Mucha: The Triumph
of Art Nouveau

by Arthur Ellridge.
Terrail, distributed by Stewart Tabori
and Chang, 223 pages, $24.95.

Mucha: The Triumph of Art Nouveau

Alphonse Mucha's softly colored, curvilinear style ranked as the epitome of Art Nouveau decoration, from his first success in 1894 with a poster for Sarah Bernhardt to his fall from fashion after the First World War. He was versatile, designing everything from elegant jewelry to biscuit tins, and so industrious that the events of his life, briskly reported by Mr. Ellridge, are principally commercial. He was, however, an advocate of Czech independence and Slavic culture, and in his later years donated large works on those themes to the city of Prague. When Hitler invaded Czechoslovakia, Mucha was among the first to be questioned by the Gestapo, but he died of pneumonia before he could be put in prison for designing currency on which "the man in the center of the bill was not an Aryan" and "the hammer and sickle was a sign of Bolshevik leanings." It was an incongruous end for an artist whose work--as this book generously illustrates--reveals only a liking for peaches-and-cream beauties, a romantic affection for his country's past, and an amiable desire to please his clients.

Adventures of
Huckleberry Finn

by Mark Twain.
Random House, 420 pages,

Adventures of Huckleberry Finn

The discovery of what is presumed to be the first draft of Twain's great novel provides reason for the publication of "the only comprehensive edition." It is a handsome book, with fine antique illustrations, but there is no need to discard one's present copy of Huckleberry Finn. All this edition really proves is that Twain was a careful writer who sometimes changed his mind but always knew what he was doing.

Tangible Visions

by Allen Wardwell.
Monacelli Press, 336 pages, $85.00.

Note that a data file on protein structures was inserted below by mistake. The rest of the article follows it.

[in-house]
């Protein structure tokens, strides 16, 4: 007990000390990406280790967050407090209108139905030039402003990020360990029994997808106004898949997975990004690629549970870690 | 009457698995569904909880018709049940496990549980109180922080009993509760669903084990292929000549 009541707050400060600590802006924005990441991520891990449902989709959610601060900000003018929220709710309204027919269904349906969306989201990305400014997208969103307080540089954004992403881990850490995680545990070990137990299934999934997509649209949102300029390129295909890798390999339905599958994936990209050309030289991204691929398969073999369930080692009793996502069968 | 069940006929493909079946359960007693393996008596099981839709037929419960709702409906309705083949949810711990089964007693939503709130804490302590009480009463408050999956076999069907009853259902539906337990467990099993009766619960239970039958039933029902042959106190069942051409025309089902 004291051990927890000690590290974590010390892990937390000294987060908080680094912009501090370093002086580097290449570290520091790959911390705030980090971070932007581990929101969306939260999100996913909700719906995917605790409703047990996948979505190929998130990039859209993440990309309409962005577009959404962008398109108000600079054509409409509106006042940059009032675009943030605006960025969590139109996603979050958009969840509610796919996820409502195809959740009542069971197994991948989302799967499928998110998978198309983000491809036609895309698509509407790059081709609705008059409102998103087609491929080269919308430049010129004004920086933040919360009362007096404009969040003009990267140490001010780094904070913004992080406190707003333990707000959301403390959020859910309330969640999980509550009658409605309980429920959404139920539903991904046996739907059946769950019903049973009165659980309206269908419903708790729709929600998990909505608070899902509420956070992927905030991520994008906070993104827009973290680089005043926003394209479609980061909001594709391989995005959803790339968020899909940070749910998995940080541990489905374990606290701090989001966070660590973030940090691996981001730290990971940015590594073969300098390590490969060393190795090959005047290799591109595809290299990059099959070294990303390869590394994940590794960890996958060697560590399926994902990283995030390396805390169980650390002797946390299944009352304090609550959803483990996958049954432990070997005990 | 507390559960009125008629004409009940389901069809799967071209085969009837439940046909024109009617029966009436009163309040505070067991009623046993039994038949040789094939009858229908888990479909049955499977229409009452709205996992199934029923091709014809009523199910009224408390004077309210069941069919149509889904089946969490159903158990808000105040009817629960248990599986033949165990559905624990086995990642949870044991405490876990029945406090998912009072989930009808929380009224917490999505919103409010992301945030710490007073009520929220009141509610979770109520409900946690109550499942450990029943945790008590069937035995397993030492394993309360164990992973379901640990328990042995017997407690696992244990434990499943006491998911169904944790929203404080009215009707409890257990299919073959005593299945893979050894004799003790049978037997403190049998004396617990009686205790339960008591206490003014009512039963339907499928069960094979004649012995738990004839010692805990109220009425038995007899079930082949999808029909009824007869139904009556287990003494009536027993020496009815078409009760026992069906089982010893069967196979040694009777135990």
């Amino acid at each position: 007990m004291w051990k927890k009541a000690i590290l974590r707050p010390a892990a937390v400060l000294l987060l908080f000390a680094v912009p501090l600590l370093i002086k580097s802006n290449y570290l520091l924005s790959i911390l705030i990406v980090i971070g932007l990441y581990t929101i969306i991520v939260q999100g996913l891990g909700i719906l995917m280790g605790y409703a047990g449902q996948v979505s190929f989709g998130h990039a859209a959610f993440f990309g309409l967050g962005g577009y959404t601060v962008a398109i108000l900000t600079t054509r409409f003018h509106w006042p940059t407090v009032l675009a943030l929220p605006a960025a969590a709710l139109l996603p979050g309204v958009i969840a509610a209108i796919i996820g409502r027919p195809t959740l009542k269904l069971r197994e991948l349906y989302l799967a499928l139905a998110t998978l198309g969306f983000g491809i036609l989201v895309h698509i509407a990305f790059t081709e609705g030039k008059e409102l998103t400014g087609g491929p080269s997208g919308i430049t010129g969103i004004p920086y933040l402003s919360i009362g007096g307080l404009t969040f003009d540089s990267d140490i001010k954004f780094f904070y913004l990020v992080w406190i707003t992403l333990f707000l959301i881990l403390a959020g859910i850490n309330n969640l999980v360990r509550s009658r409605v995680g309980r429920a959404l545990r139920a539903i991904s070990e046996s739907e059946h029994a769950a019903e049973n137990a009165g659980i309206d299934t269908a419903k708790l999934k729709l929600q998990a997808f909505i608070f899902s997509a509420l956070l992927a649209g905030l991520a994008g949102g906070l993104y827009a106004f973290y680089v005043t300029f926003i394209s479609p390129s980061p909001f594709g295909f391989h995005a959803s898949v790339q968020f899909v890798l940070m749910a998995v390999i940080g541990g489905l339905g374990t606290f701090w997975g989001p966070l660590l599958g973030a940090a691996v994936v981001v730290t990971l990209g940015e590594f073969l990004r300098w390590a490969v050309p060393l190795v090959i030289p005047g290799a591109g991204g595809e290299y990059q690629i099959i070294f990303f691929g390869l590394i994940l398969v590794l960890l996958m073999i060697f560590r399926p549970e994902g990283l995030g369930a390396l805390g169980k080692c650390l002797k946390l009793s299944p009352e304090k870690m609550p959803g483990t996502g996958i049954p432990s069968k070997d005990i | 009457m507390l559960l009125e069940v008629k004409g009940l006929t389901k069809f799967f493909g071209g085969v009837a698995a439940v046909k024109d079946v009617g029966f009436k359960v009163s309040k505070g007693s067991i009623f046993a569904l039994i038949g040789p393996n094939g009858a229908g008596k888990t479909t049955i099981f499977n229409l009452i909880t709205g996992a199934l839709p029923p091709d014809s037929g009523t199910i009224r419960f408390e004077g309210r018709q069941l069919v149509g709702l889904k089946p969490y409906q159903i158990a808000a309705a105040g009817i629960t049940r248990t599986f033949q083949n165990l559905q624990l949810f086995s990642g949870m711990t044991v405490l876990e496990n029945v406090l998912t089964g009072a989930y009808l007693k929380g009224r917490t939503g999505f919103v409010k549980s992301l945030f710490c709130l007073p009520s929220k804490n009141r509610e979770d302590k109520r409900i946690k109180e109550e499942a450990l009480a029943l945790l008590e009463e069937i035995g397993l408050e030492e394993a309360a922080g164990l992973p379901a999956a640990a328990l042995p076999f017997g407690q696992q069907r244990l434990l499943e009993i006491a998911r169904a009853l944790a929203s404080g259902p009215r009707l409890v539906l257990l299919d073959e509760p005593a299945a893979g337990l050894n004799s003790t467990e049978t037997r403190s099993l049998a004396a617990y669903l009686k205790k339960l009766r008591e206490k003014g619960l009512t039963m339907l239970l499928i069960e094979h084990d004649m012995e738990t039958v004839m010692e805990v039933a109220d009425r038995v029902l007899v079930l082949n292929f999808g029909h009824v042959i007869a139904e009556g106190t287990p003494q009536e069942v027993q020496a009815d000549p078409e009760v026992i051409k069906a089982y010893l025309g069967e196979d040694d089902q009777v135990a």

Tangible Visions

Allen Wardwell, formerly the curator of primitive art at the Art Institute of Chicago, worked for fifteen years on this study of "Northwest Coast Indian Shamanism and Its Art." The illustrations are lavish and beautiful. The objects depicted range from large garments to small amulets, all clearly invested with power. Exactly what sort of power remains indeterminate, because, as the author explains, each shaman had his own assembly of spirit guides and helpers and adjusted his rituals to the situation of each patient. The book therefore gives only a limited view of shamanistic thinking, but a wonderful view of shamanistic equipment.

Siberia, Siberia

by Valentin Rasputin,
translated by Margaret Winchell
and Gerald Mikkelson.
Northwestern University,
417 pages, $40.00.

Siberia, Siberia

According to Margaret Winchell and Gerald Mikkelson, Valentin Rasputin was perhaps "the most gifted and influential Russian prose writer of the last thirty years of the Soviet era." Much of his work is fiction, but this text is not. It is an impassioned, almost lyrical, appreciation of his native Siberia, a complaint that its history has been generally ignored, and a denunciation of the Moscow policies that have mindlessly exploited and damaged the country.

Copyright © 1996 by The Atlantic Monthly Company. All rights reserved.
The Atlantic Monthly; August 1996; Brief Reviews; Volume 278, No. 2; pages 93-94.